健美大神之路（A Bodybuilder Is Born）
Episode 34 – Your Own Worst Enemy
I had met Randy over two years ago, which meant he had been a firsthand witness to my disastrous spring 2003 prep for the Orange County and New England bodybuilding contests, held in Anaheim, California and Boston, Massachusetts, a week apart. What had happened was that about three weeks out from the Orange County, the first of the two shows, I had weighed around 212 pounds and was very happy with the way my physique had shaped up.
Happy, that is, except for the nagging concern that I absolutely had to have striated glutes. Few people outside of proctologists and pornographers think about butts as much as we bodybuilders do, and in our case we are obsessed with stripping any and all fat off of our gluteus maximus muscles until it resembles a skinned rabbit (though if I ever saw rabbit ears sticking out from the sides of my ass, it would be cause for alarm).
We all know that women are forever dissatisfied with their derrieres, constantly thinking that they have expanded in size while they were sleeping, or that some pair of pants of skirt gives onlookers the impression that their butt is roughly the size of a Mini Cooper. But bodybuilders take it to a whole other level.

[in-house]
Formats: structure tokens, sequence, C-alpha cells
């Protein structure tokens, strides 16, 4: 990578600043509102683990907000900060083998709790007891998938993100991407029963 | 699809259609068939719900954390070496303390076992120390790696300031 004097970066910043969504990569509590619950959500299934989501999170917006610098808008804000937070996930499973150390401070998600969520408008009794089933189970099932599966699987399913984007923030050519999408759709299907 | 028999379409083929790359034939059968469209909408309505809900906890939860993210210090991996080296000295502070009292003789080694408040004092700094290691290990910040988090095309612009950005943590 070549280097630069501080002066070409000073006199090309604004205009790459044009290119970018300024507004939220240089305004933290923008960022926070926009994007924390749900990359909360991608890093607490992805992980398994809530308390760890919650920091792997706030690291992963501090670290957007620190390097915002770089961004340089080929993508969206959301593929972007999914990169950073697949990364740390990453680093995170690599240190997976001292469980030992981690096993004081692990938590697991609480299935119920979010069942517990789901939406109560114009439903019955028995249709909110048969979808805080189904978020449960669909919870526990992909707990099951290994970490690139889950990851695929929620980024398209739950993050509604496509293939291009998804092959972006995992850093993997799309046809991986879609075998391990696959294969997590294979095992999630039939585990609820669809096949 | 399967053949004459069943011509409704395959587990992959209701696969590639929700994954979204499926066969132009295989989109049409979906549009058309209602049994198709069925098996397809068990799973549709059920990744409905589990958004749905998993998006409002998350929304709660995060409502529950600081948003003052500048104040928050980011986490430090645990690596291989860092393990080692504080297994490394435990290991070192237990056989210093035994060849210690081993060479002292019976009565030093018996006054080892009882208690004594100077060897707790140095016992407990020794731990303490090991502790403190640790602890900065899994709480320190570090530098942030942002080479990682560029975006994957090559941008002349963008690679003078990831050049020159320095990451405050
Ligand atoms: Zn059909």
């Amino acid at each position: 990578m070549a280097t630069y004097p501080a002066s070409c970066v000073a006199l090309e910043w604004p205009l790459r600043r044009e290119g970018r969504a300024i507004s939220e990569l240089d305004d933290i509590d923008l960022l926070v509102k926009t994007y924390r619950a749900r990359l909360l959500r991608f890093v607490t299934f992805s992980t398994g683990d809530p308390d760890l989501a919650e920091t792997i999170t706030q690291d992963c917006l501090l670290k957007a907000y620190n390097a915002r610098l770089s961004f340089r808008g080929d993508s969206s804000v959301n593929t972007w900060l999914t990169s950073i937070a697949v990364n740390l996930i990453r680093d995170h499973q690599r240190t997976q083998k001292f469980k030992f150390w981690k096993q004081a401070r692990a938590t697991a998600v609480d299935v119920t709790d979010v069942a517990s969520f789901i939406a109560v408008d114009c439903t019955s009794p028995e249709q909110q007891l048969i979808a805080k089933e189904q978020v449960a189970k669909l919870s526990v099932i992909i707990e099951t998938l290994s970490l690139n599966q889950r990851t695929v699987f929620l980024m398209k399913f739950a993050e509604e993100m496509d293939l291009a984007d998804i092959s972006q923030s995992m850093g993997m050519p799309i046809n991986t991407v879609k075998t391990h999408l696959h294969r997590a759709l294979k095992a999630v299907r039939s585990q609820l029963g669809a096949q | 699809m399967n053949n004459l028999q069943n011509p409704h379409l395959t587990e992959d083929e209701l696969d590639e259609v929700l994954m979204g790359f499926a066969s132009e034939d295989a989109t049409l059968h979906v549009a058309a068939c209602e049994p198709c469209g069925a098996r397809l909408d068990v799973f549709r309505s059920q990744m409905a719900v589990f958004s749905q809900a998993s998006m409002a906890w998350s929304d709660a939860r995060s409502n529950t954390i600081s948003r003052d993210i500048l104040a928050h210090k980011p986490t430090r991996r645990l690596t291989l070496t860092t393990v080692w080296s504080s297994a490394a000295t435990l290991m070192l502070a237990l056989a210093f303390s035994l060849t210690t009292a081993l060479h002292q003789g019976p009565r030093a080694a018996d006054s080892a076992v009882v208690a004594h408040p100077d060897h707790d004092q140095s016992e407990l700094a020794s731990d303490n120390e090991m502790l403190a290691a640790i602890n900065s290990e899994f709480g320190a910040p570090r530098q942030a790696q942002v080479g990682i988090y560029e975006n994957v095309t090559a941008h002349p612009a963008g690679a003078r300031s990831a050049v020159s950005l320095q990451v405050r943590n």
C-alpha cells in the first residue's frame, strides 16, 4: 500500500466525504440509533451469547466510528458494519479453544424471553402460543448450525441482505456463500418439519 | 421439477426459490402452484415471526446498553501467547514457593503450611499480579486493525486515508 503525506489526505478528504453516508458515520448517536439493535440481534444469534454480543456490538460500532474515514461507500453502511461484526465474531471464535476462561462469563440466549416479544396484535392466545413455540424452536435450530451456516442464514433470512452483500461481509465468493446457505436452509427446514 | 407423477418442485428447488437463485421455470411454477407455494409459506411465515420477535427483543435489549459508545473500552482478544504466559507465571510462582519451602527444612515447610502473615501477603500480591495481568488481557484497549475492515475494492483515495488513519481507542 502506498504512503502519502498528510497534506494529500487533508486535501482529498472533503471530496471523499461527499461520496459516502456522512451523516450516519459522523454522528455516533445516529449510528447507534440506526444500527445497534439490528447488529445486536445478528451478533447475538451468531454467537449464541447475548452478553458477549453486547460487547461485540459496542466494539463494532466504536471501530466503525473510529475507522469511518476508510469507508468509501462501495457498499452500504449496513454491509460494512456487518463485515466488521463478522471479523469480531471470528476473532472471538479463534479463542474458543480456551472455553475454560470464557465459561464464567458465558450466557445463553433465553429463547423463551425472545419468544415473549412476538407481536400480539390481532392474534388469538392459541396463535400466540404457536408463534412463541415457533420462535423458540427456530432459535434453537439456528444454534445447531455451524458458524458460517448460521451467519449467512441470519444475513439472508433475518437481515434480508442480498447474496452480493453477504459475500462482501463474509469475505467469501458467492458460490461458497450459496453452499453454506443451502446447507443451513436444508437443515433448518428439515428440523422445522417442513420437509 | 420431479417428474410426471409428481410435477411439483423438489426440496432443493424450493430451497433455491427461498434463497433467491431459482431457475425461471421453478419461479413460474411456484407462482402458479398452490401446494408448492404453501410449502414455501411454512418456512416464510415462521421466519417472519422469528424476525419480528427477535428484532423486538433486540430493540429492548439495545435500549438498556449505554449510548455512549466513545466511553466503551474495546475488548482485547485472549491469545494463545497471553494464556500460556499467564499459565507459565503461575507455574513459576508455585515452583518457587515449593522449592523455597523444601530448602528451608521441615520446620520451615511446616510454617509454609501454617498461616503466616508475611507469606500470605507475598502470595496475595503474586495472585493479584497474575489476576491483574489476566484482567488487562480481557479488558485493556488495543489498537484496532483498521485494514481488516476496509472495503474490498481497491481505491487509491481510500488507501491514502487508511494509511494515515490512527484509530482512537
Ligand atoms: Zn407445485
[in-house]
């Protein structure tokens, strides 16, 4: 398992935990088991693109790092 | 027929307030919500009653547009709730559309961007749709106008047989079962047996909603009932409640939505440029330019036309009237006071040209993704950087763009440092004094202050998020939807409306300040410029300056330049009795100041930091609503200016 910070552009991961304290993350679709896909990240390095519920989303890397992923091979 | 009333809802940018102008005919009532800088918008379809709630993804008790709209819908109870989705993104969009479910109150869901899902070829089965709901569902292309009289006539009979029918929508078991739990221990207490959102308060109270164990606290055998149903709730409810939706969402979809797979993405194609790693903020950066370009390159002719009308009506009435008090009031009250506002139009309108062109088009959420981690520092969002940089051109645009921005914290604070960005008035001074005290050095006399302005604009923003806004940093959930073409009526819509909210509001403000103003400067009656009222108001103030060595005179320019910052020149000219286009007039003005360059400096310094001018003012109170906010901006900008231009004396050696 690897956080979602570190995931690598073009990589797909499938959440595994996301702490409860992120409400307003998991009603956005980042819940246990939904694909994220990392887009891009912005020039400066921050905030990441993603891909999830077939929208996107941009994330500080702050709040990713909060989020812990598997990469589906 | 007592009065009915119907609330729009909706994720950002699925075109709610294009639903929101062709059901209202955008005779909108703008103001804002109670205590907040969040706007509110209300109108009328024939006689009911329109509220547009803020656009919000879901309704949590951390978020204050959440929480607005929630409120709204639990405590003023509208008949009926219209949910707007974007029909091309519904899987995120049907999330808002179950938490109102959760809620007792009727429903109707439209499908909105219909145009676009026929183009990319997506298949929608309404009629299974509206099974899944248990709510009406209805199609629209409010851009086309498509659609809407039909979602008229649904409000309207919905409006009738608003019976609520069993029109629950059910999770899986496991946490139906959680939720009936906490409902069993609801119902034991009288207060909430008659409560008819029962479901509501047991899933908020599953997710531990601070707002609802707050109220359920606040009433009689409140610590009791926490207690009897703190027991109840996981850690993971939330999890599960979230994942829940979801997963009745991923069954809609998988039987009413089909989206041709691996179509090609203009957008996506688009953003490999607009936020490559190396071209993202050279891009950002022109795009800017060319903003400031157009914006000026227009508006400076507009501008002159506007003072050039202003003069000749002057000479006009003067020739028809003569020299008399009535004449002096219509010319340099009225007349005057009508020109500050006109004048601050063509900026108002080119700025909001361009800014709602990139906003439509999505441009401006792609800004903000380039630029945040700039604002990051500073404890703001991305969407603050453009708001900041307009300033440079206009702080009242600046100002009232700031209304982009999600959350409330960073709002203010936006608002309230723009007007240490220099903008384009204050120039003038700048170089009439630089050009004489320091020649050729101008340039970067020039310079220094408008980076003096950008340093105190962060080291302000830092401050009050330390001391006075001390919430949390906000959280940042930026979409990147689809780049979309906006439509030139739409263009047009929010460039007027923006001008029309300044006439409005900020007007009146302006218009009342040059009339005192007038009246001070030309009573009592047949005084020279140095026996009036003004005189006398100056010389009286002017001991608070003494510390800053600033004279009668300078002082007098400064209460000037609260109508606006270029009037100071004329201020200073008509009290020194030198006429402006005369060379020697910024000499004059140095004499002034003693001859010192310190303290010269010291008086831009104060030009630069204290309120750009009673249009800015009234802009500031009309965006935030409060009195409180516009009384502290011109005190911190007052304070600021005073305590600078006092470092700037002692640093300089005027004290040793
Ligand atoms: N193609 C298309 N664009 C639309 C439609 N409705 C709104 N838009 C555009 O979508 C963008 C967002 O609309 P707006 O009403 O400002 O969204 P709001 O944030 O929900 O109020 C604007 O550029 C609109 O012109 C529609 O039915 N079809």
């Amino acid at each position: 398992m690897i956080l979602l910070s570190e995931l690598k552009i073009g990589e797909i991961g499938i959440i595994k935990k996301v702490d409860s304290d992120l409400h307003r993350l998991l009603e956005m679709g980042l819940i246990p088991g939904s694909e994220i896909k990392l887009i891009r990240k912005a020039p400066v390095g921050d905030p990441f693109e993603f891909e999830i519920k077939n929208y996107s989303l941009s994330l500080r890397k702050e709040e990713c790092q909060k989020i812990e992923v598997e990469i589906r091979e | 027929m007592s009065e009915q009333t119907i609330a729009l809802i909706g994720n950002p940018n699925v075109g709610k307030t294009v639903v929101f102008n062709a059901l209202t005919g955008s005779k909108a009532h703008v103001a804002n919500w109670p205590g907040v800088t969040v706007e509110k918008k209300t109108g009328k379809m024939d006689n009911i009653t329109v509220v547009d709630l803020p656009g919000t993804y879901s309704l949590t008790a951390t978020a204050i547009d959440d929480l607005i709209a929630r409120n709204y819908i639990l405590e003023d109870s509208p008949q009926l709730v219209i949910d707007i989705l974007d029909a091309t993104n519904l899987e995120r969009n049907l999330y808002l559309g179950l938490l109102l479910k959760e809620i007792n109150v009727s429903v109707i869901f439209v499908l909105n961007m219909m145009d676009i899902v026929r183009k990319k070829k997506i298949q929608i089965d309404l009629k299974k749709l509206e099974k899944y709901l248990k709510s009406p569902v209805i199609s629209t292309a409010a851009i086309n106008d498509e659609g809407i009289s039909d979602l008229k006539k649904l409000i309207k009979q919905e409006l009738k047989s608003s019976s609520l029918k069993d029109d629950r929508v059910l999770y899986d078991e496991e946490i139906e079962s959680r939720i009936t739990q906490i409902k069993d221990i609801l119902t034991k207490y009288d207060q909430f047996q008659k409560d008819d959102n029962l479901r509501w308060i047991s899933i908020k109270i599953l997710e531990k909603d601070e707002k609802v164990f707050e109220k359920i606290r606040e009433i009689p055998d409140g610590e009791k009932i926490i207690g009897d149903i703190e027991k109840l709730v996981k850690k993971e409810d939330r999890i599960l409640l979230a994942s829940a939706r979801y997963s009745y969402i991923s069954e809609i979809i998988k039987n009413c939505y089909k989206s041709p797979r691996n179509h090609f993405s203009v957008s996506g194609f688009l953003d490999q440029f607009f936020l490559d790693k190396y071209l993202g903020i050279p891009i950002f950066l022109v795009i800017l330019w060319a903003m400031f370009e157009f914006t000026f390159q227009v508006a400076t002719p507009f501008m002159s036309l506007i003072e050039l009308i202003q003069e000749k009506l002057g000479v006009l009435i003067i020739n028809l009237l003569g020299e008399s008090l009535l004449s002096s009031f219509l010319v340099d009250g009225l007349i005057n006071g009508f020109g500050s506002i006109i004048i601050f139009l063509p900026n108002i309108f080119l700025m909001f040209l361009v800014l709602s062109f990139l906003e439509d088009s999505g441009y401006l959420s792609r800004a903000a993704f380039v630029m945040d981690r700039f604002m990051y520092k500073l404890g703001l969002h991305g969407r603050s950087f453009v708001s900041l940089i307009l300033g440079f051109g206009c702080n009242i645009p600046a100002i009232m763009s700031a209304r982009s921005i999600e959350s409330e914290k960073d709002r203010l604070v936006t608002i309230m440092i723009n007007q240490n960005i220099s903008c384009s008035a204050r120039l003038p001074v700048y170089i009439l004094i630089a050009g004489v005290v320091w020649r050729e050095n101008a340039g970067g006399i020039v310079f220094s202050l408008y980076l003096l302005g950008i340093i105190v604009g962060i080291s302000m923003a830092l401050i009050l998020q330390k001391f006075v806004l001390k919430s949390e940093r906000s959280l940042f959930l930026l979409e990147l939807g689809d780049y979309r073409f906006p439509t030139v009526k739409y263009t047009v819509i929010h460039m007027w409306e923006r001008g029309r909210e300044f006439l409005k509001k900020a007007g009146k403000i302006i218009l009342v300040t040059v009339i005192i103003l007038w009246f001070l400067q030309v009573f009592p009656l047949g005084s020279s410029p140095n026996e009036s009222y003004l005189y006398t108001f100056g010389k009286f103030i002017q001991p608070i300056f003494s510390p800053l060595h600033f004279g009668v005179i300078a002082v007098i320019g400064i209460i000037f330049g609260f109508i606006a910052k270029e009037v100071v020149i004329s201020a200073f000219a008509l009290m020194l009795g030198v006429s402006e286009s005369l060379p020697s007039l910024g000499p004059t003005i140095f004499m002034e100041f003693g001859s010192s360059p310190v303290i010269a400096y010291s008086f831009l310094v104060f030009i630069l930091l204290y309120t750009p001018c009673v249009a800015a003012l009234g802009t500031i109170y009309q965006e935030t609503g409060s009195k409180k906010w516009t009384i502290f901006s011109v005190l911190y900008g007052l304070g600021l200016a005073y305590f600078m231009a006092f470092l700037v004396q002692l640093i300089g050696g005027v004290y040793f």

Considering that most Americans have either flat, wimpy butts that sag and droop like wet dishrags, or enormous pillows of dimpled cellulite wide enough to show a movie on, you would think we would be grateful to own glutes that are hard and strong, and that don’t jiggle when we jump up and down (oh come on, like you’ve never looked?). But no, when we are preparing for a contest, we don’t feel ‘in shape’ until our glutes have more grooves and notches in them than Jenna Jameson’s headboard.
In 2003, the obsession caused me to go crazy with cardio, doing nearly two hours of intense interval-style running on a Precor elliptical runner every day and jacking up my nervous system so badly that I was only sleeping about four hours a night. The result was that I burned muscle faster in those last three weeks than an SUV with a V-8 engine burns gas in stop and go city traffic with the A/C on full blast. I sucked down to 197, and I sucked on stage. Now Randy was running the risk of repeating my mistake.
“What are you down to now?” I asked him, a little less than two weeks out from the show.
“184, but you should see my hams,” he replied, dropping his pants. I forgot to mention we were in the middle of the gym workout floor. A housewife in her forties who dressed like she was 20 nearly walked into a pole checking him out.